Warts

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Overview

Warts are non-cancerous (benign) skin growths that develop on different parts of the body and come in various forms. They are caused by viruses. Warts are contagious and very common: Most people will have one at some point in their lives. Although they can affect people at any age, warts are most common among children and teenagers.

Most warts are harmless and will go away on their own within a few weeks or months. But they can be bothersome and unattractive, and some people feel ashamed. There are a number of different treatments that can make warts go away more quickly – but they don't always work.

Viral warts aren't the same as “senile warts” (seborrheic keratosis), which usually first appear in older age and aren't contagious. Senile warts are also quite harmless, but permanent. This information is about viral warts only.

Symptoms

In women, genital warts can grow on the vulva, the walls of the vagina, the area between the external genitals and the anus, the anal canal, and the cervix. In men, they may occur on the tip or shaft of the penis, the scrotum, or the anus.

Genital warts can also develop in the mouth or throat of a person who has had oral sexual contact with an infected person.

The signs and symptoms of genital warts include:

Small, flesh-colored, brown or pink swellings in your genital area

A cauliflower-like shape caused by several warts close together

Itching or discomfort in your genital area

Bleeding with intercourse

Causes

Common warts are caused by the human papillomavirus (HPV). The virus is quite common and has more than 150 types, but only a few cause warts on your hands. Some strains of HPV are acquired through sexual contact.

Risk factors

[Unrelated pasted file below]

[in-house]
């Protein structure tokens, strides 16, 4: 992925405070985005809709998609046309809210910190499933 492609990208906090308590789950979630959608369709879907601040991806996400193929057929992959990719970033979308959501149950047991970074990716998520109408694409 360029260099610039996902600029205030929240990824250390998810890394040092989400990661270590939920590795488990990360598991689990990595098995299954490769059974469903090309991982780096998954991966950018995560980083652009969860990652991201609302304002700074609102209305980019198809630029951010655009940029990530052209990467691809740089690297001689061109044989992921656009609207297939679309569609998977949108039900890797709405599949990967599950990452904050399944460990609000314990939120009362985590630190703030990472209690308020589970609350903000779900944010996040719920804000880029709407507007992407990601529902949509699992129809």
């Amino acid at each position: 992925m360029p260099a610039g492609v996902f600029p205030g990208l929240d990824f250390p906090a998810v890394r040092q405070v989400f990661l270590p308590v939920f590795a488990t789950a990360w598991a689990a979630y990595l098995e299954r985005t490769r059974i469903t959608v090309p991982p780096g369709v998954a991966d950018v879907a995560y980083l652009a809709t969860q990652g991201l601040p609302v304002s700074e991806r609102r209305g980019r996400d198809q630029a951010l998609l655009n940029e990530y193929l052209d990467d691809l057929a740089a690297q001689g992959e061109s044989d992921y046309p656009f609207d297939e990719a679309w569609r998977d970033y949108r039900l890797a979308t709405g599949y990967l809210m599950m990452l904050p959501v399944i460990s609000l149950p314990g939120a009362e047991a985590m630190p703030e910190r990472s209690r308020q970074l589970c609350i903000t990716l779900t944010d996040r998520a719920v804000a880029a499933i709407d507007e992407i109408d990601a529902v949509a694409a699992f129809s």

Injuries to the skin.

Skin infections that break the skin surface.

Frequently getting the hands wet.

Hands or feet that sweat heavily (hyperhidrosis).

Swimming in public swimming pools.

Nail biting.

Direct contact with other people's warts.

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Complications

HPV infection complications can include:

Cancer. Cervical cancer has been closely linked with genital HPV infection. Certain types of HPV also are associated with cancers of the vulva, anus, penis, and mouth and throat.


HPV infection doesn't always lead to cancer, but it's important for women to have regular Pap tests, particularly those who've been infected with higher risk types of HPV.

Problems during pregnancy. Rarely during pregnancy, warts can enlarge, making it difficult to urinate. Warts on the vaginal wall can inhibit the stretching of vaginal tissues during childbirth. Large warts on the vulva or in the vagina can bleed when stretched during delivery.

Extremely rarely, a baby born to a mother with genital warts develops warts in the throat. The baby might need surgery to keep the airway from being blocked.

Prevention

Limiting your number of sexual partners and being vaccinated will help prevent you from getting genital warts. Using a condom every time you have sex is a good idea, but won't necessarily protect you from genital warts.

Vaccination

The Centers for Disease Control and Prevention (CDC) recommends routine HPV vaccination for girls and boys ages 11 and 12, although it can be given as early as age 9.

It's ideal for girls and boys to receive the vaccine before they have sexual contact.

Side effects from the vaccines are usually mild and include soreness at the injection site, headaches, a low-grade fever or flu-like symptoms.

The CDC now recommends that all 11- and 12-year-olds receive two doses of HPV vaccine at least six months apart, instead of the previously recommended three-dose schedule. Younger adolescents ages 9 and 10 and teens ages 13 and 14 also are able to receive vaccination on the updated two-dose schedule. Research has shown that the two-dose schedule is effective for children under 15.

Teens and young adults who begin the vaccine series later, at ages 15 through 26, should continue to receive three doses of the vaccine.

The CDC now recommends catch-up HPV vaccinations for all people through age 26 who aren't adequately vaccinated.

The U.S. Food and Drug Administration recently approved the use of Gardasil 9 for males and females ages 9 to 45. If you're ages 27 to 45, discuss with your doctor whether he or she recommends that you get the HPV vaccine.

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